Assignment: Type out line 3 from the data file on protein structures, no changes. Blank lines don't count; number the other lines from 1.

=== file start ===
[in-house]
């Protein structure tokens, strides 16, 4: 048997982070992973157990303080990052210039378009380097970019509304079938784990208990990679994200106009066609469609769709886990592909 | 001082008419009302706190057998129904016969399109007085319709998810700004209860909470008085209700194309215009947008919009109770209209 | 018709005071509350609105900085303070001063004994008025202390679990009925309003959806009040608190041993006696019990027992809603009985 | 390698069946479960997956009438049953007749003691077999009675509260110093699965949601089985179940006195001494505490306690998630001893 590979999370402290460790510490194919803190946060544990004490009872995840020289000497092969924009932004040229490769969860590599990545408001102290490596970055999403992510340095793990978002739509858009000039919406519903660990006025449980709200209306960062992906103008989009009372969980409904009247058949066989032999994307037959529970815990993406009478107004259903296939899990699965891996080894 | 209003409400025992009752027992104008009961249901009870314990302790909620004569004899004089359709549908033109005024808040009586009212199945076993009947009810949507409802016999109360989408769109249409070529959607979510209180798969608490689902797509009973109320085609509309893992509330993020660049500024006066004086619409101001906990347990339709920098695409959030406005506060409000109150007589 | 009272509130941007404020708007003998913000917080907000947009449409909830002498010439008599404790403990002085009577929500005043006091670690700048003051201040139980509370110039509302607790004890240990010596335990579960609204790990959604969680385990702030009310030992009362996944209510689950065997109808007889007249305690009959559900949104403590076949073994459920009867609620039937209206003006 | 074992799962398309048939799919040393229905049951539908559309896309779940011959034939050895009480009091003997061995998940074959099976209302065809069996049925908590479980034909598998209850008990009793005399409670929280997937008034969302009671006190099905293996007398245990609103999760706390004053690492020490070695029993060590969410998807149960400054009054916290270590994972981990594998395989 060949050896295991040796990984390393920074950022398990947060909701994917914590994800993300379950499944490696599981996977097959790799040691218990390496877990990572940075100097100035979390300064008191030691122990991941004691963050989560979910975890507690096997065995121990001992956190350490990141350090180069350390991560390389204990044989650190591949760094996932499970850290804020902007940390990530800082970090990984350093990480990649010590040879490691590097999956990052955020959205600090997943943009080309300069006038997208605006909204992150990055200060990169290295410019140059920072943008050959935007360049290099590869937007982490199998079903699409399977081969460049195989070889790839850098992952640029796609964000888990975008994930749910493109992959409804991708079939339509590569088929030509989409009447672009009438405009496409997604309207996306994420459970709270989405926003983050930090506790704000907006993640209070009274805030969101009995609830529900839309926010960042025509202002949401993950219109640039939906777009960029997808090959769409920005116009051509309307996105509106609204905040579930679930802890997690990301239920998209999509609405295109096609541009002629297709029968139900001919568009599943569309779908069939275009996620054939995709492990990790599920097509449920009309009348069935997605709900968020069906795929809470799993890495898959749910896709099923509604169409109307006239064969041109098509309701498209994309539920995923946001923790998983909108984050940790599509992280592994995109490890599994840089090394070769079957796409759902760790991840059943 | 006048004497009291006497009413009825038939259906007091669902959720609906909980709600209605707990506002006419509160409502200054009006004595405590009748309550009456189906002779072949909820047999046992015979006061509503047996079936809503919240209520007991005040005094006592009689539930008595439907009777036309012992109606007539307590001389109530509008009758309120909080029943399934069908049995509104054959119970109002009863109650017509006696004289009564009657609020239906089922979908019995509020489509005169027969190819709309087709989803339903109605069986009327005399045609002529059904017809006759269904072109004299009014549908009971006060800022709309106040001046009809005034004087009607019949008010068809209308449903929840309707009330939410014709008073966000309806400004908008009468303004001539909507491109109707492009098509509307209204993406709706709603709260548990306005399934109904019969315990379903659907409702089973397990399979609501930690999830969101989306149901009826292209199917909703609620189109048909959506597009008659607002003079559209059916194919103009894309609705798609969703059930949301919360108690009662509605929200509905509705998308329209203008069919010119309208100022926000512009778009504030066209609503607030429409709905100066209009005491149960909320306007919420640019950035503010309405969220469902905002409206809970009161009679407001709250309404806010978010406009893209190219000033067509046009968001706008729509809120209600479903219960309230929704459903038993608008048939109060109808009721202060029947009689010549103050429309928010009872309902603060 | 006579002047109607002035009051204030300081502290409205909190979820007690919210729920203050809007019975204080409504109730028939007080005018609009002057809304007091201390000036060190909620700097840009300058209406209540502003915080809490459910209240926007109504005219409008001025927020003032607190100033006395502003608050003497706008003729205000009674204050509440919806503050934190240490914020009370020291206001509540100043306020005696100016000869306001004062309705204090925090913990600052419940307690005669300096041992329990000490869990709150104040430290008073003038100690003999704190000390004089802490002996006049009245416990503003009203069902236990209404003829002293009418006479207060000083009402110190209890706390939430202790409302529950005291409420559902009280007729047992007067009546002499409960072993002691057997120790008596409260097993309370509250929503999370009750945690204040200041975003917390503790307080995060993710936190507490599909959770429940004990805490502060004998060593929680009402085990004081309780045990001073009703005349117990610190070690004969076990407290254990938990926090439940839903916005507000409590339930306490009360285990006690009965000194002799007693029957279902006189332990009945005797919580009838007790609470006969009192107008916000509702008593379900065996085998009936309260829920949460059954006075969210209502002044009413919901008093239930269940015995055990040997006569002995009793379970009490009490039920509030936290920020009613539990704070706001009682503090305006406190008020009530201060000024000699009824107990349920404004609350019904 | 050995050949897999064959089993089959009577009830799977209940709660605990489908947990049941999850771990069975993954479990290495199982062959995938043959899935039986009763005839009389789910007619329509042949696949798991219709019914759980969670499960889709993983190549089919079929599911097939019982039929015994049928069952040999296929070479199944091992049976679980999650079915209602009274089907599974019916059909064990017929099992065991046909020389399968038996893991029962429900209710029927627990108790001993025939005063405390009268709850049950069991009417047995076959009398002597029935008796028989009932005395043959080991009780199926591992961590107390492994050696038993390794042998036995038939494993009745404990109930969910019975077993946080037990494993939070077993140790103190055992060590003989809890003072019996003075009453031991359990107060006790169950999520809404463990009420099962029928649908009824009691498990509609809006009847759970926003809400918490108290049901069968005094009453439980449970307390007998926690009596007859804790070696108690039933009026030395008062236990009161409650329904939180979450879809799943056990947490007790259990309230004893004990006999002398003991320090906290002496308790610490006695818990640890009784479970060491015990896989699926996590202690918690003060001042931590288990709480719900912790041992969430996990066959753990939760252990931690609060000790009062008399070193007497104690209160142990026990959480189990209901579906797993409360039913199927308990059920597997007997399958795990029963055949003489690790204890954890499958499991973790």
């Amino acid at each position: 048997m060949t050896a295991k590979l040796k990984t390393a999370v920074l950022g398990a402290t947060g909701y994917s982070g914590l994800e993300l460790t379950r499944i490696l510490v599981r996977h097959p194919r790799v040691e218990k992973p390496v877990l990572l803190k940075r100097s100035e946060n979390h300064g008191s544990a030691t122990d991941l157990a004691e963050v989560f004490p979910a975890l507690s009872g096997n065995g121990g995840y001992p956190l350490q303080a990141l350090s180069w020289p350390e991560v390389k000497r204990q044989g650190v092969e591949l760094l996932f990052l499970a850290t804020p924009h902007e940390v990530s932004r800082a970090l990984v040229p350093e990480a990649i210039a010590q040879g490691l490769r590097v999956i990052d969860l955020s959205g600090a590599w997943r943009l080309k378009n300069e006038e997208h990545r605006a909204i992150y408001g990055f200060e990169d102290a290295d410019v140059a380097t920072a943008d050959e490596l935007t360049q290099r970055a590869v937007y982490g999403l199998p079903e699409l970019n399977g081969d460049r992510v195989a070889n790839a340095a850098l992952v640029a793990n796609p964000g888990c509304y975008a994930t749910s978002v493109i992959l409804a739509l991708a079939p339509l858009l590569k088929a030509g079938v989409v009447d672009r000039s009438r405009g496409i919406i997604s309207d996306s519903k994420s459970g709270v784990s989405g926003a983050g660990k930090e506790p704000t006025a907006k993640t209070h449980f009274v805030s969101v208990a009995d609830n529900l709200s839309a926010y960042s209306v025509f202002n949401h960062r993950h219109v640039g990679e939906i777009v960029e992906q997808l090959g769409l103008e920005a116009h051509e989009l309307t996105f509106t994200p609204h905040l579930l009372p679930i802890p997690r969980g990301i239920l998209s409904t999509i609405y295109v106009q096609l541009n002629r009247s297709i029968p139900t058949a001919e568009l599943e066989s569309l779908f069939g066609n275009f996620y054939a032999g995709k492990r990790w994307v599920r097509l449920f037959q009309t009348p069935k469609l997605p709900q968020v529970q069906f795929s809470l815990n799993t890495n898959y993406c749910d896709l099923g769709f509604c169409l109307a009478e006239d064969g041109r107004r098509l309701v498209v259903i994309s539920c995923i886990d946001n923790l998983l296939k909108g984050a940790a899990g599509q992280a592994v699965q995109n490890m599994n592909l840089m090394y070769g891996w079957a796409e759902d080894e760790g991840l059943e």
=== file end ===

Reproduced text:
């Amino acid at each position: 048997m060949t050896a295991k590979l040796k990984t390393a999370v920074l950022g398990a402290t947060g909701y994917s982070g914590l994800e993300l460790t379950r499944i490696l510490v599981r996977h097959p194919r790799v040691e218990k992973p390496v877990l990572l803190k940075r100097s100035e946060n979390h300064g008191s544990a030691t122990d991941l157990a004691e963050v989560f004490p979910a975890l507690s009872g096997n065995g121990g995840y001992p956190l350490q303080a990141l350090s180069w020289p350390e991560v390389k000497r204990q044989g650190v092969e591949l760094l996932f990052l499970a850290t804020p924009h902007e940390v990530s932004r800082a970090l990984v040229p350093e990480a990649i210039a010590q040879g490691l490769r590097v999956i990052d969860l955020s959205g600090a590599w997943r943009l080309k378009n300069e006038e997208h990545r605006a909204i992150y408001g990055f200060e990169d102290a290295d410019v140059a380097t920072a943008d050959e490596l935007t360049q290099r970055a590869v937007y982490g999403l199998p079903e699409l970019n399977g081969d460049r992510v195989a070889n790839a340095a850098l992952v640029a793990n796609p964000g888990c509304y975008a994930t749910s978002v493109i992959l409804a739509l991708a079939p339509l858009l590569k088929a030509g079938v989409v009447d672009r000039s009438r405009g496409i919406i997604s309207d996306s519903k994420s459970g709270v784990s989405g926003a983050g660990k930090e506790p704000t006025a907006k993640t209070h449980f009274v805030s969101v208990a009995d609830n529900l709200s839309a926010y960042s209306v025509f202002n949401h960062r993950h219109v640039g990679e939906i777009v960029e992906q997808l090959g769409l103008e920005a116009h051509e989009l309307t996105f509106t994200p609204h905040l579930l009372p679930i802890p997690r969980g990301i239920l998209s409904t999509i609405y295109v106009q096609l541009n002629r009247s297709i029968p139900t058949a001919e568009l599943e066989s569309l779908f069939g066609n275009f996620y054939a032999g995709k492990r990790w994307v599920r097509l449920f037959q009309t009348p069935k469609l997605p709900q968020v529970q069906f795929s809470l815990n799993t890495n898959y993406c749910d896709l099923g769709f509604c169409l109307a009478e006239d064969g041109r107004r098509l309701v498209v259903i994309s539920c995923i886990d946001n923790l998983l296939k909108g984050a940790a899990g599509q992280a592994v699965q995109n490890m599994n592909l840089m090394y070769g891996w079957a796409e759902d080894e760790g991840l059943e």